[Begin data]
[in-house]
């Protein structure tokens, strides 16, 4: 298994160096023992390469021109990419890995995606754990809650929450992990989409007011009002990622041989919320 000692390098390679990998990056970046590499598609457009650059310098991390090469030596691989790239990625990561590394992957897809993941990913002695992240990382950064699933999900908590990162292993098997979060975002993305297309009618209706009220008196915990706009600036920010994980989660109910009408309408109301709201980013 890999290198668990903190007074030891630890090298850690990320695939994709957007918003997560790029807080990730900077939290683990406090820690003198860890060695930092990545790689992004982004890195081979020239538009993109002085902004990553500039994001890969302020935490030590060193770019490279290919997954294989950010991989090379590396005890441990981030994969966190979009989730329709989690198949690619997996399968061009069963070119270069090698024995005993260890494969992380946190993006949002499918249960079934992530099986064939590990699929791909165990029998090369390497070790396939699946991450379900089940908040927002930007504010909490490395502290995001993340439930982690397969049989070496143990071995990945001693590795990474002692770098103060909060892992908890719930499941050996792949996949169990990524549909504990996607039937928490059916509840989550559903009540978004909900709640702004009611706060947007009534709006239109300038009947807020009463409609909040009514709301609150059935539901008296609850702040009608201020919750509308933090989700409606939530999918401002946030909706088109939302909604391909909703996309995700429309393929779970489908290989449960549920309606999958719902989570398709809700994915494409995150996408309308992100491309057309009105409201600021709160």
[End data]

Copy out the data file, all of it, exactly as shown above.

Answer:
[in-house]
């Protein structure tokens, strides 16, 4: 298994160096023992390469021109990419890995995606754990809650929450992990989409007011009002990622041989919320 000692390098390679990998990056970046590499598609457009650059310098991390090469030596691989790239990625990561590394992957897809993941990913002695992240990382950064699933999900908590990162292993098997979060975002993305297309009618209706009220008196915990706009600036920010994980989660109910009408309408109301709201980013 890999290198668990903190007074030891630890090298850690990320695939994709957007918003997560790029807080990730900077939290683990406090820690003198860890060695930092990545790689992004982004890195081979020239538009993109002085902004990553500039994001890969302020935490030590060193770019490279290919997954294989950010991989090379590396005890441990981030994969966190979009989730329709989690198949690619997996399968061009069963070119270069090698024995005993260890494969992380946190993006949002499918249960079934992530099986064939590990699929791909165990029998090369390497070790396939699946991450379900089940908040927002930007504010909490490395502290995001993340439930982690397969049989070496143990071995990945001693590795990474002692770098103060909060892992908890719930499941050996792949996949169990990524549909504990996607039937928490059916509840989550559903009540978004909900709640702004009611706060947007009534709006239109300038009947807020009463409609909040009514709301609150059935539901008296609850702040009608201020919750509308933090989700409606939530999918401002946030909706088109939302909604391909909703996309995700429309393929779970489908290989449960549920309606999958719902989570398709809700994915494409995150996408309308992100491309057309009105409201600021709160």